Two QBs, Shepard top ESPNU 150

Matt Barkley, Aaron Murray and Russell Shepard, an athlete who hopes to play QB at LSU, are talented enough to take a BCS school to the Promised Land. Tom Hauck for ESPN.com

It's that time of year again! The first edition of the ESPNU 150 for 2009 has been revealed. It's sure to hold some surprises, maybe even some shockers, but also some reality checks in terms of hype, overhype or even a lack of hype for some prospects.

If you have kept up with our content over the past three months or so, you know we have closely scrutinized the quarterback position -- including guys who are considered dual threats who may move to another position. With ESPN's acquisition of the Nike Football Training Camps and the Elite 11, we have been more "up close and personal" in our spring evaluation period than ever before. Based on the gathered information, it became clear to us that QB Matt Barkley (Santa Ana, Calif./Mater Dei), ATH/QB Russell Shepard (Houston/Cy-Ridge) and QB Aaron Murray (Tampa, Fla./Plant Senior) are a cut above and thus captured the top three spots of the first edition of the 2009 ESPNU 150.

More Recruiting Coverage

ESPN's in-depth look at the top talent in high school football involved scouting nearly 2,000 prospects. The ESPNU 150 will change throughout the year with a player's final ranking getting determined before national signing day.

The 150 | Recruiting index
Scorecard | On the Trail

What else can be said about Barkley that hasn't already been said? He has the size, arm and fundamentals, and perhaps the one determining factor that gives him the nod at No. 1 is the fact that he does not have bona fide playmakers around him with great speed, size and the ability to create mismatches. This is not a knock on Mater Dei's football team; coach Bruce Rollison is one of the finer coaches in high school football and he has won for a lot of years. Still, unlike QB Jimmy Clausen, who had several BCS-caliber players around him in high school, Barkley simply does not have that luxury.

Shepard's athletic accomplishments are nothing short of sensational. Like Will Hill last year, Shepard can change a game every time he touches the football (except Shepard is more likely to remain at QB in college because of his upside as a passer). He is lightning in a bottle as a read-option QB and a nightmare in space to deal with when he takes off and improvises. Shepard's development as a passer is ongoing. His progress in the pocket ultimately will dictate whether he stays at quarterback or gets moved to another position down the road. Compared to Terrelle Pryor, last year's top dual-threat prospect, Shepard has played against far greater competition, and although he doesn't possess the same arm strength or height, Shepard has better throwing mechanics and is every bit as fast, and he's smoother an athlete.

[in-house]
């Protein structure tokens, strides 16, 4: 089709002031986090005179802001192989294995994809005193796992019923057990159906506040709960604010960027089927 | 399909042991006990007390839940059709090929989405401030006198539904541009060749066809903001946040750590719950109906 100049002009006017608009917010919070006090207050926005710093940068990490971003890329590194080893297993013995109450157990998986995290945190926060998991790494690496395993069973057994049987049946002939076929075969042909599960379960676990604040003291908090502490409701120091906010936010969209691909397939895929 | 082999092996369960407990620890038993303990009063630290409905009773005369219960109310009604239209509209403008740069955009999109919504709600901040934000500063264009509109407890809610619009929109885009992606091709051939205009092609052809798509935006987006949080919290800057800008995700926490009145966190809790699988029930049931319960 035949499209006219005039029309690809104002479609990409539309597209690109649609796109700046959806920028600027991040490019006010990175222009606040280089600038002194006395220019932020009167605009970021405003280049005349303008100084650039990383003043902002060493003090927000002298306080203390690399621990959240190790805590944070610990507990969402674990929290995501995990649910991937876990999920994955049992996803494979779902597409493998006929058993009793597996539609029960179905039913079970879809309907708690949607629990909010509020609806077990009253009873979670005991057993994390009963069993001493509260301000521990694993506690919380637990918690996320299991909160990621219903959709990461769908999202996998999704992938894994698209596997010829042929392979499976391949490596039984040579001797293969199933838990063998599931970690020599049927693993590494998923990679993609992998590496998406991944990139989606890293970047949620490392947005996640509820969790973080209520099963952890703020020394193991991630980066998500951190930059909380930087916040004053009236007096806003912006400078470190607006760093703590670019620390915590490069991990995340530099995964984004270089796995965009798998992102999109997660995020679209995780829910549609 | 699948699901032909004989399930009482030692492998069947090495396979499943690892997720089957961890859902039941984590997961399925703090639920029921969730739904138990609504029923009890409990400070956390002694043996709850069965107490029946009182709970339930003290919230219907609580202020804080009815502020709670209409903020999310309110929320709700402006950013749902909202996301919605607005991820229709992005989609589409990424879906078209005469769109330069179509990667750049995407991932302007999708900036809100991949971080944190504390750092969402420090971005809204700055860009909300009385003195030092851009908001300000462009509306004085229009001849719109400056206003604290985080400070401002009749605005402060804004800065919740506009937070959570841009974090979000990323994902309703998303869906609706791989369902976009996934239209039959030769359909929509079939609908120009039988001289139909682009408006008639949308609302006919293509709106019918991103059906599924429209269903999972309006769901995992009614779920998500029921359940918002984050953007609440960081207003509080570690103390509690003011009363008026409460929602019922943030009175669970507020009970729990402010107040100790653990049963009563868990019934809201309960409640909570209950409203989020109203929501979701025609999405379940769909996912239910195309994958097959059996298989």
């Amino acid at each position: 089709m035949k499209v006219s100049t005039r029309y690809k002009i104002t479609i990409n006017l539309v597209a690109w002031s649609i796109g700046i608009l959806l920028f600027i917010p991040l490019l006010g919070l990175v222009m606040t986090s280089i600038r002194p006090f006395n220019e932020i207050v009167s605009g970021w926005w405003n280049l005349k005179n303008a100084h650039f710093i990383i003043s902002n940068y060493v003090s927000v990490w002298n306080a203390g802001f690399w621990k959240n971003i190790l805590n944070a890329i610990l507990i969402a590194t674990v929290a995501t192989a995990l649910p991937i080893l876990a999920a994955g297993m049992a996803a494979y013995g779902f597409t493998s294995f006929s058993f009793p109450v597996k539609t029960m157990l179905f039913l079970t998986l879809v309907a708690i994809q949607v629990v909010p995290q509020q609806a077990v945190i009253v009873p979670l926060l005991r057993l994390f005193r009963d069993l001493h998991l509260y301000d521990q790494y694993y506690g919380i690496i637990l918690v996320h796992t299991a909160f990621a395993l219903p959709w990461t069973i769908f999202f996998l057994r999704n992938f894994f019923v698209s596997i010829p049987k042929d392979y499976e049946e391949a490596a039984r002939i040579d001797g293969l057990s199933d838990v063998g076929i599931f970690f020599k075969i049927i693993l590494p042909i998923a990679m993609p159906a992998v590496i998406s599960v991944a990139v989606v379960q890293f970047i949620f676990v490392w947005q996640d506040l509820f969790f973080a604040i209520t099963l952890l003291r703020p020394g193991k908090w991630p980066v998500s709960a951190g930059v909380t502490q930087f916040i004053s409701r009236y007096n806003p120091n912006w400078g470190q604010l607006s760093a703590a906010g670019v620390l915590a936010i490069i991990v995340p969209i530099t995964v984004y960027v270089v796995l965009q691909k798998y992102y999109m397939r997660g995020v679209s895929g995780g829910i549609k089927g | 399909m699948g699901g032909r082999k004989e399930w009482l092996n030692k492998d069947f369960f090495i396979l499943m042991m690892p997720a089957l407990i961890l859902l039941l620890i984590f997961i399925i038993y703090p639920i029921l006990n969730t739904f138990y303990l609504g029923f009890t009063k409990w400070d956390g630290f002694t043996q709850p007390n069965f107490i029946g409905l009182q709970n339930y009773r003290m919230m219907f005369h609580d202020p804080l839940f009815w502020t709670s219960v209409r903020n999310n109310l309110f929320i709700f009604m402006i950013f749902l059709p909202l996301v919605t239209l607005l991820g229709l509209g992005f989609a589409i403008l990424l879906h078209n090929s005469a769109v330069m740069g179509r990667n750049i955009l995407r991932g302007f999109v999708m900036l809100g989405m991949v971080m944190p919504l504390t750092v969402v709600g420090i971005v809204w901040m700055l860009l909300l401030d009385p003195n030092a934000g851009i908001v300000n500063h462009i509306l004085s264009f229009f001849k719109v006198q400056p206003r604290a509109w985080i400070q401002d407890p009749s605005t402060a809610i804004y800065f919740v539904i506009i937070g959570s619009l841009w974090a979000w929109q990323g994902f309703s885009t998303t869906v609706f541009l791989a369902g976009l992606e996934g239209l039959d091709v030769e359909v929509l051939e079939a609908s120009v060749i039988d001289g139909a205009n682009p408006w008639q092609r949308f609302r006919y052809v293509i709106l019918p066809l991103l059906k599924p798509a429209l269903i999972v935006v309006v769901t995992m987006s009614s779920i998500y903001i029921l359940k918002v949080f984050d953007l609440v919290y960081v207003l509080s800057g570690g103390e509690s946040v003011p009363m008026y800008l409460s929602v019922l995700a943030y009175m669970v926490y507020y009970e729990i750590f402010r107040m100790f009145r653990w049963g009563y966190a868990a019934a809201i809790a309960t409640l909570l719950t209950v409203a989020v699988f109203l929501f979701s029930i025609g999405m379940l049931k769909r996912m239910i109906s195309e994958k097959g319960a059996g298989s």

Although our No. 3 prospect in the land, QB Aaron Murray, may be a surprise to some fans, it probably isn't to those who have watched him closely as a junior and have seen him absolutely rise to the occasion on the spring and summer circuit. Murray is the ideal blend of passer and athlete, gunslinger and risk taker. The only true knock on him is that he is on the shorter side in terms of ideal measurables (listed as 6-foot-1). But I think there is enough proof with QBs like Chase Daniel, Matt Grothe and Todd Reesing to put that worry to rest, especially if he plays out of the shotgun.

Rounding out the top five are DE Devon Kennard (Phoenix, Ariz./Desert Vista) and CB Dre Kirkpatrick (Gadsden, Ala.).

Kennard could make a serious push for No. 1 at some point down the line, much like DaQuan Bowers in the 2008 class. Although Kennard may not be quite as physically imposing as Bowers, you could argue that he is a better technician at this stage. Kennard is a potential difference-maker off the edge as a pass-rusher, and he is also a stout run-stopper; he's the total package at defensive end.

If you've paid attention to our lists in the past, you know how much we value cornerbacks. Aside from quarterback, it is the most difficult position to find, project and oftentimes develop. That's because most cornerbacks in college didn't start out as corners coming out of high school. This is why Kirkpatrick (Gadsden, Ala.) is so valuable. He is tall (6-2), a true corner, and he can run and play in run support with safety-type determination. Coming into the process, Kirkpatrick was a sure top-10 player, but after further examination, he is special and worthy of a top-five slot.

As we entered into the selection process of the 2009 ESPNU 150, our fourth class as a group here at Scouts Inc., we quickly realized we had mixed feelings on just about every player who was considered. That was likely a result of our seeing more prospects than ever before at this point in the year, both in person and on tape. We have never been even close to the 2,000-player mark at this point before, but we are quickly approaching that milestone. Our increased exposure to players has given us much more information to consider -- especially when you take a player's weaknesses into account. All players have weaknesses, regardless of who they are, especially at this age. In other words, it's easy to turn on some highlight film on the Internet and get excited about a guy. The more important factor, from a scouting perspective, is how that player looks when he's not on a highlight tape.